As noted in U.S. Pat. No. 5,347,168, advantages of cryogenically cooling an entire circuitry, thereby achieving faster response time and lower "turn-on" resistance, can typically overcome by the refrigeration penalty in the design of high power generating circuits. Thus, power supplies, whose output power exceeds 50 kilowatts, can advantageously be built using cryocooled circuits. In the application to which the present invention is particularly directed, that of enabling high capacity induction motors (for example 8000 total horsepower in four to eight motors) to be operated from a variety of voltage sources and of different frequencies, the refrigeration penalty is clearly overcome; however, more importantly, the reduction in the weight and size of the system can be substantial, thereby overshadowing the efficiency of the system. As a result, it has been found possible to eliminate the many expensive, large, and heavy transformer elements in the prior art engines 10, and to replace them with the much lighter, smaller, and more efficient (even when the refrigeration penalty (and the refrigeration equipment associated therewith) are taken into account) cryogenically cooled power supply circuitry of the present invention.
In the various embodiments which follow, the great flexibility and versatility of the described invention will become apparent. Starting with either an AC or DC energy source, of varying voltage and frequency, the invention allows the efficient transformation of this power (up to 8 megawatts in some embodiments) to be converted into the necessary frequency (phase) or pulse width modulation (PWM) signals which the induction motors typically are used to receiving. As illustrated in the varying embodiments, not all elements are necessary for every application, nor need the load be the induction motors to which most of the embodiments are directed. Accordingly, referring to FIG. 2, a first fully developed and all inclusive embodiment will be described.
It is also important to note that not all components need to be cryocooled to the same temperature, and when superconductive components are not used, commercial practicality may dictate that cryocooling the inverter circuit to less than 230K, preferably less than 180K, and most preferably to about 150K, will be sufficient to achieve most of the advantages of this invention. In fact, the advantages of the invention are apparent when components such as inverters, are actively cooled in a protective environment, to a temperature below the dew point of the surrounding air. Accordingly, as used in this disclosure, "cyrocooling" is used to include active cooling of components of the system.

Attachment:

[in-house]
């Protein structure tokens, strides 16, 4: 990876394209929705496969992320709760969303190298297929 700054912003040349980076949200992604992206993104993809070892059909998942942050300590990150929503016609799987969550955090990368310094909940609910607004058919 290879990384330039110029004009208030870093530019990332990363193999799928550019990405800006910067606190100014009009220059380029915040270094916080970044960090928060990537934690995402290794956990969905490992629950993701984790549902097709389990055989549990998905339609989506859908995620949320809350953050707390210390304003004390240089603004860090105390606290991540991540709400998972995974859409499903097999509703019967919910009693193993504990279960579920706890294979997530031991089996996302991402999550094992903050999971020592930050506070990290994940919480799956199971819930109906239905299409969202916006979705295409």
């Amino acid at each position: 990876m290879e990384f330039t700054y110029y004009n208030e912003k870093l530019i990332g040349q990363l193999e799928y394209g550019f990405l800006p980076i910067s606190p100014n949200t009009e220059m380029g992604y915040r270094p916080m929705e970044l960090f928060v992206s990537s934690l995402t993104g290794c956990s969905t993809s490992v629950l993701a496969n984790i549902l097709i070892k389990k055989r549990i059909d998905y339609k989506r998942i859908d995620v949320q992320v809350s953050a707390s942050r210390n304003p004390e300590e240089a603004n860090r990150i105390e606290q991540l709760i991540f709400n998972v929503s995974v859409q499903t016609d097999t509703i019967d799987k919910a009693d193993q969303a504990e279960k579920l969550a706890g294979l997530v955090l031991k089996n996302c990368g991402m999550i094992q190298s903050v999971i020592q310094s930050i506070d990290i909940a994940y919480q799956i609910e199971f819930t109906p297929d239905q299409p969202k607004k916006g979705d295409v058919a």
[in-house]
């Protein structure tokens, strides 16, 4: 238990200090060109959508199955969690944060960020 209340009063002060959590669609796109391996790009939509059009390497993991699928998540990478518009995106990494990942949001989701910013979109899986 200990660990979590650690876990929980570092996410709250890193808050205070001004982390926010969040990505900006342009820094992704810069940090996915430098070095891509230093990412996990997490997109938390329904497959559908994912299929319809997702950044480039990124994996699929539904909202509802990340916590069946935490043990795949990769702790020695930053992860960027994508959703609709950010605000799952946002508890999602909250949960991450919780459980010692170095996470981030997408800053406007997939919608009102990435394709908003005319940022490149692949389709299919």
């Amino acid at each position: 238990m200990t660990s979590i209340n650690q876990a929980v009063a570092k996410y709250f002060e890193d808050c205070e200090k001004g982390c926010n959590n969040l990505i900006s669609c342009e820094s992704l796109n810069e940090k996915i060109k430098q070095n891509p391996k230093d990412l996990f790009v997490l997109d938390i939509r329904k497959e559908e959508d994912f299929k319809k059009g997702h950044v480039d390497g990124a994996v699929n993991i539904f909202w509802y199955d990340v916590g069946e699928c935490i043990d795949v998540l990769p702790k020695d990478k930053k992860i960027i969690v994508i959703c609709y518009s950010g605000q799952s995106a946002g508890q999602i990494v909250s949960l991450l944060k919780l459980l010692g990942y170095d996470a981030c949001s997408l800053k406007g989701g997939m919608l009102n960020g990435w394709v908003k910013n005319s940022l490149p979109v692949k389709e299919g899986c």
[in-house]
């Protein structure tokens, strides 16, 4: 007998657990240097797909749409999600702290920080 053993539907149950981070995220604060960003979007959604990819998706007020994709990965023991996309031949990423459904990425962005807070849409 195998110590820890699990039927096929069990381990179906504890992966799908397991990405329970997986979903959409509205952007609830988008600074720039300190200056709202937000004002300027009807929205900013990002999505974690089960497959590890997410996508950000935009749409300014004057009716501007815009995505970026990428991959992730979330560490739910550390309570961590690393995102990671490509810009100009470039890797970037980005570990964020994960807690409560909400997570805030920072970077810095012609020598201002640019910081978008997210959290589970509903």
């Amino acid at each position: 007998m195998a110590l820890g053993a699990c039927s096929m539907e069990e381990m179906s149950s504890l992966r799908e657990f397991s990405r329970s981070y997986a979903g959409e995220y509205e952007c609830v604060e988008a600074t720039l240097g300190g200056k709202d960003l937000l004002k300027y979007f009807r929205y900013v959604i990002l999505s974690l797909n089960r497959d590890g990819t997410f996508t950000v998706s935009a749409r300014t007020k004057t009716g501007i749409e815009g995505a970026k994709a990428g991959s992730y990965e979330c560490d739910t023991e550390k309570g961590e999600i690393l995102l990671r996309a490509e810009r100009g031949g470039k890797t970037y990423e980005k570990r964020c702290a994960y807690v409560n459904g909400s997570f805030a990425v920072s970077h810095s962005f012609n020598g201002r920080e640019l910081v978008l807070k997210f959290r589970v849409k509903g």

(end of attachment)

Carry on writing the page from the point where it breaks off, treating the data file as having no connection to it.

Referring to FIG. 2, therefore, the pantograph 12 receives power from the high voltage overhead line 14. The power can be either AC or DC. If the power is AC of higher voltage than that required by the traction motors, it is rectified by a rectifier circuitry designated 30. The rectifier circuitry can provide either half-wave or a full-wave rectification, depending upon the requirements of the system. The rectified output of the rectifier circuitry, over a line 32, a high voltage variable signal, is linked to a down converter, an inverter 34, here through an inductor/capacitor interlink circuit 22 having an inductor 36 and a capacitor 37. In a preferred embodiment of the invention the inductor is a high temperature superconductor as is well known in the art. The inductor/capacitor interlink circuit provides DC linkage and energy storage and smoothing between the rectifier circuitry and the down converter. (In other embodiments of the interlink circuit, where only a large inductor (acting like a current source) and no capacitor are used, devices with three quadrant operation (such as SCR's) will be required.)